GSA Schedule Opened Up to Advanced Purchasing
The Security Industry Association (SIA) announces the confirmation of a new interim rule that expands state and local government access to electronic security products and services offered through the General Services Administration (GSA) Schedules Program. During the past several months, SIA’s Government Relations Committee has led the electronic security industry’s effort to expand “cooperative purchasing.” GSA’s rule permits state and local governments to use the Federal Supply Schedules for the acquisition of products and services that could be used to facilitate recovery from a major natural disaster or terrorist attacks.
Of particular significance to suppliers is a provision of the GSA rule that provides for “advanced purchasing.” Under this special provision, state and local governments could acquire products and services even before a disaster or terrorist attack takes place.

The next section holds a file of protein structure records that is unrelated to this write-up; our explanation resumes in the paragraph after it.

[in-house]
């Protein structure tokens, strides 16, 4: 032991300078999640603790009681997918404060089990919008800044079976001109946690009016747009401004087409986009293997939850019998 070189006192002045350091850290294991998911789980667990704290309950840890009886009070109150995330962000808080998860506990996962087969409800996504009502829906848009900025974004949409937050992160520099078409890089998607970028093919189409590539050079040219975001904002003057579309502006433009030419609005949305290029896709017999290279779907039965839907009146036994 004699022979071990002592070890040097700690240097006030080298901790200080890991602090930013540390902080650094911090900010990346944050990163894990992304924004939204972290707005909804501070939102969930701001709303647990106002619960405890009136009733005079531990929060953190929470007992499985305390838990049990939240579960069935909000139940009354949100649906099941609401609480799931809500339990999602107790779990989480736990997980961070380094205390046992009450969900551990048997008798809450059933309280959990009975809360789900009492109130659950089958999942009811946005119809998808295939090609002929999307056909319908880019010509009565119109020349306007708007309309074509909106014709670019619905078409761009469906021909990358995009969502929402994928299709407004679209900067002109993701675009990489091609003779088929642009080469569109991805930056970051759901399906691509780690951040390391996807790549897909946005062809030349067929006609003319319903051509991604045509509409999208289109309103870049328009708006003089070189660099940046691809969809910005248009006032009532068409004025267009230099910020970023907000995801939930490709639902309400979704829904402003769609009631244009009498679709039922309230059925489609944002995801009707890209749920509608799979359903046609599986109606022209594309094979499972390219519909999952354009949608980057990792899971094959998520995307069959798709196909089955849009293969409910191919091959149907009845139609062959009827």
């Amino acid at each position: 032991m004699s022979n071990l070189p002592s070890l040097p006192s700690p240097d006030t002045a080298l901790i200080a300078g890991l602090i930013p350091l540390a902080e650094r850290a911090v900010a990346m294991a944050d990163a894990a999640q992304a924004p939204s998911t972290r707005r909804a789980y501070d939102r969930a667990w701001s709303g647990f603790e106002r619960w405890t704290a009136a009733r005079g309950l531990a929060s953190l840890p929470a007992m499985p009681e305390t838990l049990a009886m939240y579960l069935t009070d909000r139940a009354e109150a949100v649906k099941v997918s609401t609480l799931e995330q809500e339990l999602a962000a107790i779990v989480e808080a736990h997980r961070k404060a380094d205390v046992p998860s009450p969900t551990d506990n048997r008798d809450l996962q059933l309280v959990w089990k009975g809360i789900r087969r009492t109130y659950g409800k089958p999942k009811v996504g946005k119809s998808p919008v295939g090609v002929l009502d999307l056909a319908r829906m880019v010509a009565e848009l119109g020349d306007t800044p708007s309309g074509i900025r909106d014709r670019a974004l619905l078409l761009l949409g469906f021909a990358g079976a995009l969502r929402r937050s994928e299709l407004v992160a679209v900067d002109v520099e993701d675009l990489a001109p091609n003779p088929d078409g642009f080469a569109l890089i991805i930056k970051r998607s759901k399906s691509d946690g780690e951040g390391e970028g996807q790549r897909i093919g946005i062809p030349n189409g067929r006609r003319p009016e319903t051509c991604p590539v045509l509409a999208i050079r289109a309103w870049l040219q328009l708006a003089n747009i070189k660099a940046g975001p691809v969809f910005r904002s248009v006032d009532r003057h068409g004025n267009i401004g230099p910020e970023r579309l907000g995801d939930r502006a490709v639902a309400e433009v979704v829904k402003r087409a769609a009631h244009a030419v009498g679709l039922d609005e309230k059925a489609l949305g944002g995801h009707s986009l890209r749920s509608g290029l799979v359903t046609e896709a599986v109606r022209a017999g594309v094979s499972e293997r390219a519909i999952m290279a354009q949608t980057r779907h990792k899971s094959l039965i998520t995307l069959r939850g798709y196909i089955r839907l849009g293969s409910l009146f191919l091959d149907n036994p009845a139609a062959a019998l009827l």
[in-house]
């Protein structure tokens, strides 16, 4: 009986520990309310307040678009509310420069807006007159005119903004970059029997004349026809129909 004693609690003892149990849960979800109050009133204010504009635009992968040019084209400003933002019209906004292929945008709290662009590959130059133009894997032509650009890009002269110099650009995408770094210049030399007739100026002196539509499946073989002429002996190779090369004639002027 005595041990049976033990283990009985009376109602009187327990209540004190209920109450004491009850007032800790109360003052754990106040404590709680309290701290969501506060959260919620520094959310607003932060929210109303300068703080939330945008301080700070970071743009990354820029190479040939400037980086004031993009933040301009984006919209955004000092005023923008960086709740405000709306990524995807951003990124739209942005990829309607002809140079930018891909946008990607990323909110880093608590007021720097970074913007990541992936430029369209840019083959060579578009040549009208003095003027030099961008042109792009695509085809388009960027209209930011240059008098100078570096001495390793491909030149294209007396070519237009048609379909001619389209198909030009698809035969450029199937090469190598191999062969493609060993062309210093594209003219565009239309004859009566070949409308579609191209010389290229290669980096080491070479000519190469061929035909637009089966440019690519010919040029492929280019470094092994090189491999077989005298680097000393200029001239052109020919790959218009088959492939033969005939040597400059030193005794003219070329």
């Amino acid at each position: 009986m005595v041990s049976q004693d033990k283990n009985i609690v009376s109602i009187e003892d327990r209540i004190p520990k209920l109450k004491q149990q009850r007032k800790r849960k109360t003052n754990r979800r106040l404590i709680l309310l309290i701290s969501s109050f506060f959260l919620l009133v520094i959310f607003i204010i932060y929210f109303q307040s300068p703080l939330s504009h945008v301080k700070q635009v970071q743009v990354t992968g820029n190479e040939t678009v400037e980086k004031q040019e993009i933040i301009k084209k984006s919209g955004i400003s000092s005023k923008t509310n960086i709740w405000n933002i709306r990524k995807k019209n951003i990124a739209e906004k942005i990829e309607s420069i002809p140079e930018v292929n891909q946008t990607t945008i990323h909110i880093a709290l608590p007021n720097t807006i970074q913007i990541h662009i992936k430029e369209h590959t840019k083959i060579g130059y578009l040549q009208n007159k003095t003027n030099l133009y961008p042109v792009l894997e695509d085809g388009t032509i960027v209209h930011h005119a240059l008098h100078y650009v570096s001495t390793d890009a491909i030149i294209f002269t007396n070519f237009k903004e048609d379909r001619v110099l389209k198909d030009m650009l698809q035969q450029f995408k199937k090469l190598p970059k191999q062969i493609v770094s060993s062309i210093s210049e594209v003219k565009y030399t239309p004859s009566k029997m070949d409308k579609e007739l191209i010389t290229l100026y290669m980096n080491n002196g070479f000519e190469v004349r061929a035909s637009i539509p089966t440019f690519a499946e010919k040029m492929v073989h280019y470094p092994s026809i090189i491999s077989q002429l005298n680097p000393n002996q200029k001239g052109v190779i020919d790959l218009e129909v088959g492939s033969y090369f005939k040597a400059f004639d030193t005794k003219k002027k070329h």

Last October, President Bush signed the John Warner National Defense Authorization Act of 2007 (Public Law 109-364). Section 833 of this law authorizes GSA to allow state and local governments to use the Schedules Program to acquire products and services that facilitate recovery from a major disaster, terrorism or nuclear, biological, chemical, or radiological attack.
The GSA rule became effective on an interim basis Feb. 1. The rule implements the Defense Authorization Act and permits state and local governments to use the Federal Supply Schedules for the acquisition of products and services that could be used to facilitate recovery from a major disaster elected by the president. The rule also permits the use of Federal Supply Schedules for the recovery of products and services needed to recover from terrorism or nuclear, biological, chemical or radiological attack. The Department of Homeland Security has determined that all of the goods and services available on GSA Schedules could potentially be used for this purpose. There will be a 60-day public comment period for the interim rule change. After GSA receives comments, it may revise the rule before it becomes final.
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